3.006 Process

Walls that let the wind blow through

In 1912, Toronto’s first forest school opened in response to the highly contagious tuberculosis crisis. Entirely open to the elements, it engaged fresh air, experimentation and embodied experience as strategies for learning about the world. Through physically connecting with nature, the forest schools that sprung up in great numbers thereafter were in high demand, teaching basic living principles and learning from how our actions directly affect our surroundings.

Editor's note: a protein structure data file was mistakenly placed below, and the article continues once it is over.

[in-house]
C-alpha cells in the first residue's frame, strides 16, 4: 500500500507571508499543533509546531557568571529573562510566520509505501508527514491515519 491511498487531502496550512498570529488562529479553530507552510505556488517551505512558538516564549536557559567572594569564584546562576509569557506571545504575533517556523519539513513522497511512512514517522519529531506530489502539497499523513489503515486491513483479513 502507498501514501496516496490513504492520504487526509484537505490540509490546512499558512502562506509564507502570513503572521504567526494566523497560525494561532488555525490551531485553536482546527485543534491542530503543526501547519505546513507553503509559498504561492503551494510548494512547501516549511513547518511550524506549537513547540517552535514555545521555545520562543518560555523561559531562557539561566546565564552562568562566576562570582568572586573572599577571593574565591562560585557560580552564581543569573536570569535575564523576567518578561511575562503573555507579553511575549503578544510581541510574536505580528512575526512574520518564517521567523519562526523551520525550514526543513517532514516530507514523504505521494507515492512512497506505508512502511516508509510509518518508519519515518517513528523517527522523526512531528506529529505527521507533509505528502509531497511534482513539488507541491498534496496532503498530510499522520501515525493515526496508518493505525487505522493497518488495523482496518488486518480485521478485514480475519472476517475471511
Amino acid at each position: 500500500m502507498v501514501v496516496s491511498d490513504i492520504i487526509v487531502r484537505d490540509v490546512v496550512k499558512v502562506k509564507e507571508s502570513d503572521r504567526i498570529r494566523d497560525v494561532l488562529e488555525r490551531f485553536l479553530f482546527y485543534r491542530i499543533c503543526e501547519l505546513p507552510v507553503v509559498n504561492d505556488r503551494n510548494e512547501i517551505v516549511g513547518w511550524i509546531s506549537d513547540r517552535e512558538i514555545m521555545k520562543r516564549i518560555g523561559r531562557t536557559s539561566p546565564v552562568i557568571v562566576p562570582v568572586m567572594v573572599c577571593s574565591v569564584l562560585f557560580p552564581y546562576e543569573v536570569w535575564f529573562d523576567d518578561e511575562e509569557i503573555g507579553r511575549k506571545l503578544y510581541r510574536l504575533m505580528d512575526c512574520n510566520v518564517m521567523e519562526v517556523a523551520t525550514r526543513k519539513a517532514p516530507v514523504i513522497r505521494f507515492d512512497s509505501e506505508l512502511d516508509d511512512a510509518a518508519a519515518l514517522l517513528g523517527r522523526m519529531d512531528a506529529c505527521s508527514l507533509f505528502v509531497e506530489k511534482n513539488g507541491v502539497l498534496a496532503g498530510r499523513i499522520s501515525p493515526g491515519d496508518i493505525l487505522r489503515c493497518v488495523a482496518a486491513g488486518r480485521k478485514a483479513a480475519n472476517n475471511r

In our studio, and in response to our renewed need for fresh air, we explore our future classrooms as frames for nature. Our lessons are elemental and nourishing, both of human and planet: Planting, growing and harvesting. Foraging, discovering and adventuring. Collecting, building and recycling. Storytelling, sharing and star gazing. Dissolving the walls of our classrooms, we look to let the wind blow in and the dreams blow out.

Toronto's first forest school, 1912

Could it be that outdoor learning is not just a classroom placed in nature, but rather being in nature itself, interacting with it, learning from, in, with nature?